Kinterknecht v. Industrial CommissionAnnotate this Case
485 P.2d 721 (1971)
Manuel KINTERKNECHT, Plaintiff-Appellant, v. INDUSTRIAL COMMISSION of Colorado, Idarado Mining Company, Employer, and State Compensation Insurance Fund, Insurer, Defendants-Appellees.
Supreme Court of Colorado, En Banc.
June 1, 1971.
*722 Haas & Watts, William L. Watts, Durango, for plaintiff-appellant.
Duke W. Dunbar, Atty. Gen., John P. Moore, Deputy Atty. Gen., Peter L. Dye, Asst. Atty. Gen., Denver, for defendant-appellee Industrial Commission.
Harold Clark Thompson, Alious Rockett, Francis L. Bury, Feay Burton Smith, Jr., Denver, for defendants-appellees Idarado Mining Co. and State Compensation Ins. Fund.
Involved here is an appeal by claimant Kinterknecht from an order of the Industrial Commission awarding him $13,950 for permanent and total disability from silicosis under the Occupational Disease Act, C.R.S.1963, 81-18-2 et seq. as amended. Claimant contends that he is entitled to an award of $16,980.25. The matter was appealed directly to the court of appeals as provided for by 1969 Perm.Supp., C.R.S. 1963, 81-14-8. As authorized by C.A.R. 50, this court granted certiorari prior to judgment by the court of appeals on the ground that the constitutionality of a statute was at issue in this appeal.
The parties by stipulation, approved by the referee who made the award, agreed that claimant became totally and permanently disabled from the disease of silicosis commencing on June 1, 1968. Claimant's exposure to silicon dioxide was during the period of over fifteen years while an employee of Idarado Mining Company, at Ouray, Colorado. Prior to this employment, the claimant worked for Shenandoah Dives at Silverton, Colorado where he was also exposed to silicon dioxide. The referee awarded plaintiff a total aggregate amount of $13,950 for this permanent total disability. Although the basis for the award is not stated in the referee's order, the briefs before us state, and we agree, that the basis for the amount of this award is the so-called "escalator clause" contained in C.R.S. 1963, 81-18-16, which will be explained more fully later in this opinion.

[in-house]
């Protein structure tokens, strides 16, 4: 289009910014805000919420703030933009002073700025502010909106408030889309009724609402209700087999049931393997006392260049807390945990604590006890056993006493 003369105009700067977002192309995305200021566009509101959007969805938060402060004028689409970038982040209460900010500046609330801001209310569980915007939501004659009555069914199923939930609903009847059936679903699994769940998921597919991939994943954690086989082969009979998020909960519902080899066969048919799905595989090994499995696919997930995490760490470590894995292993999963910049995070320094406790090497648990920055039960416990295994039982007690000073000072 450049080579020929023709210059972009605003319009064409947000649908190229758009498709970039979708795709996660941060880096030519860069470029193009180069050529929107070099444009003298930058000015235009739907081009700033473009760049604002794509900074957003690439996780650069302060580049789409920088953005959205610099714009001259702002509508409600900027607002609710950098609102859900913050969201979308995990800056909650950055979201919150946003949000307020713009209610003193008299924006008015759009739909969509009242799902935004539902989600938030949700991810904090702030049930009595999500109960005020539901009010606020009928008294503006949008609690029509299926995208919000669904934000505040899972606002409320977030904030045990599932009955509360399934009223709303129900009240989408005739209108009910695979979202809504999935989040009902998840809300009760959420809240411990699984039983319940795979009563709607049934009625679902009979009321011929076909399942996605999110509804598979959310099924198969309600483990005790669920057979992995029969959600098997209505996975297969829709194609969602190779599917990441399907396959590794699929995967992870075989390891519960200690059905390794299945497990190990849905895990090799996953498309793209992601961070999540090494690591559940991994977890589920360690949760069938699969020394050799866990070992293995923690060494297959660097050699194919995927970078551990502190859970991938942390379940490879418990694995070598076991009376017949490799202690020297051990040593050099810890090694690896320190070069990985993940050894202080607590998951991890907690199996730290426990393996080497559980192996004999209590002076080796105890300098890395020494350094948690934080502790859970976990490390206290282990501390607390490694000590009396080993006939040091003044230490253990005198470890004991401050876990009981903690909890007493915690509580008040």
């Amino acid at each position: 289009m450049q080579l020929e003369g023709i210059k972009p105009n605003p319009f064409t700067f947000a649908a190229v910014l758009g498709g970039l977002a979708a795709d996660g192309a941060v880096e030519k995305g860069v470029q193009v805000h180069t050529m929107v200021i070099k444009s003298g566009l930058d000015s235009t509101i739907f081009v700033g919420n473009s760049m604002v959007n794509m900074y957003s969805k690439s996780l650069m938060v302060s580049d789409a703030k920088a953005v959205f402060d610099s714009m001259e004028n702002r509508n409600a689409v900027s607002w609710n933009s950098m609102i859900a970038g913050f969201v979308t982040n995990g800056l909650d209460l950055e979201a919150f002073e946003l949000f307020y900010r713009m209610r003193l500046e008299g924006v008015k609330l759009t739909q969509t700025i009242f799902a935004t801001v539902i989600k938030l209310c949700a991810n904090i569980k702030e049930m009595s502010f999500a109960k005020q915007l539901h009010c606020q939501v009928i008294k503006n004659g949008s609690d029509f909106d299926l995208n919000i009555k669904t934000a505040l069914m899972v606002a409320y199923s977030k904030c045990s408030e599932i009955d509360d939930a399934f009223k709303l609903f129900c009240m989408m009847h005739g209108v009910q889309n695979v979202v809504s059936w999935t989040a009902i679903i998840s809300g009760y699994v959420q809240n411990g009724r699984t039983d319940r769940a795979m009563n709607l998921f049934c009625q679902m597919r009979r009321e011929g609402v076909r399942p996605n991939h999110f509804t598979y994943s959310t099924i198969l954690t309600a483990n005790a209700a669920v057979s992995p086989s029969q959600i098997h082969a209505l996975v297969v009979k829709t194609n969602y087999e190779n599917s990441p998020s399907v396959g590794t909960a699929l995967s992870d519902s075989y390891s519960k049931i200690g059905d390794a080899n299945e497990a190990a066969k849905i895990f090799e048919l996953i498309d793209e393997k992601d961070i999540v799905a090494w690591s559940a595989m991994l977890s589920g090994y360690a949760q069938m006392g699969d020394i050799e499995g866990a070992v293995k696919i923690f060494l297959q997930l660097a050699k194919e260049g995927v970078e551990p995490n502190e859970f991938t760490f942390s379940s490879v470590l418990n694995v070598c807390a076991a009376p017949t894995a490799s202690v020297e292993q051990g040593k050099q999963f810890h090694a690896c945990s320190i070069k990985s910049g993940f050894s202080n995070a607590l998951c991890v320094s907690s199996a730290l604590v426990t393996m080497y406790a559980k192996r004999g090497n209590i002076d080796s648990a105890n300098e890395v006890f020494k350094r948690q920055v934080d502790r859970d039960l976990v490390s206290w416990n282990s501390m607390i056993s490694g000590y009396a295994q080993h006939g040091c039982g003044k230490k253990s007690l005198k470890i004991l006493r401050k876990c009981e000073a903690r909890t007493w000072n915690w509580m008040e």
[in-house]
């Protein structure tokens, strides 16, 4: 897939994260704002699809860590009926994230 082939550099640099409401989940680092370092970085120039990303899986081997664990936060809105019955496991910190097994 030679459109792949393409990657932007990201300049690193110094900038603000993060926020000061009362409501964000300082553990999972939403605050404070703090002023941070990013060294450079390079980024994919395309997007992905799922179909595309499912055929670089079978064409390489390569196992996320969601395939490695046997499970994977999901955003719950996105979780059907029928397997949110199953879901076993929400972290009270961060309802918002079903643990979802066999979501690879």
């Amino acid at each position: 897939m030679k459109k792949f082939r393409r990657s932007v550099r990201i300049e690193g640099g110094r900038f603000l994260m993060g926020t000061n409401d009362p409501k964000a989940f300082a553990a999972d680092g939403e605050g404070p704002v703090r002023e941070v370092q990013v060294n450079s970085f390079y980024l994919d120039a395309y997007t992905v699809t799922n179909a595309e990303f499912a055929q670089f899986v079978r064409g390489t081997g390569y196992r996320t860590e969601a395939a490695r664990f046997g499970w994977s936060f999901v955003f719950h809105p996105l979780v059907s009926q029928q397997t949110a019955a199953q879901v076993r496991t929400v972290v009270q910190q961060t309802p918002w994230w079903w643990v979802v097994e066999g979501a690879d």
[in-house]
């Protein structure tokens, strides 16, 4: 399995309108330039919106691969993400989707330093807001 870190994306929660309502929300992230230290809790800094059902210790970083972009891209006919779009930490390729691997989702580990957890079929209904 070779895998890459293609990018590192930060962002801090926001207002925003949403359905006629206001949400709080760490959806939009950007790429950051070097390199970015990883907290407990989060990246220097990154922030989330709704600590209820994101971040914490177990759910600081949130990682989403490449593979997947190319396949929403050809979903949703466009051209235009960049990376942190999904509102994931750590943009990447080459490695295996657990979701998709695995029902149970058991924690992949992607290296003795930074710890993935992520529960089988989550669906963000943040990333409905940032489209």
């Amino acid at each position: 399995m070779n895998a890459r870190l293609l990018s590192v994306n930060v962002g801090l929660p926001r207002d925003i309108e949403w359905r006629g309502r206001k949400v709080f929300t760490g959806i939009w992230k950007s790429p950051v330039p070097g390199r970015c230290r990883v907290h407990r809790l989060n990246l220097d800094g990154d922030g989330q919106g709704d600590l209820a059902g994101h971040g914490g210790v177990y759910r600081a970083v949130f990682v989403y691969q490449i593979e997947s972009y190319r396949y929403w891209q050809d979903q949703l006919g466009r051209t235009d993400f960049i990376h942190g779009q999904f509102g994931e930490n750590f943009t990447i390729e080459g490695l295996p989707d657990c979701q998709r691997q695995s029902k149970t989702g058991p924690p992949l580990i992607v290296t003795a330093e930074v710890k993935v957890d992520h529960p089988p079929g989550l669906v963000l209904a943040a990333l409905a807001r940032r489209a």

Before stating the specific issues raised by plaintiff, a brief history of the pertinent statutes is necessary.
In 1945, the legislature enacted the "Colorado Occupational Disease Disability Act," (hereinafter called the "Act") Colo. Sess.Laws 1945, ch. 163. This Act supplemented the already existing Workmen's Compensation Act by providing compensation for certain employees who became disabled by one of the listed occupational diseases. Twenty-one listed occupational compensable diseases were under the original Act, one of which was silicosis. Section 14 of the Act provided that an employee entitled to compensation under the Act should in the case of total disability not receive in excess of $4,375 except in the case of silicosis or asbestiosis. Section 16 of the Act (the "escalator clause") provided that there should be no compensation for partial disability from silicosis or asbestiosis and that compensation for total disability from silicosis or asbestiosis should be payable at a maximum aggregate amount of $500 on January 1, 1946, which total aggregate amount shall increase at the rate of $50 per month each month after January 1, 1946 until it equals the total aggregate maximum amount set forth in Section 14 for all other occupational diseases. When the amount in Section 16 equaled the amount in Section 14, then the compensation for silicosis would be the same as for the other occupational diseases covered by Section 14.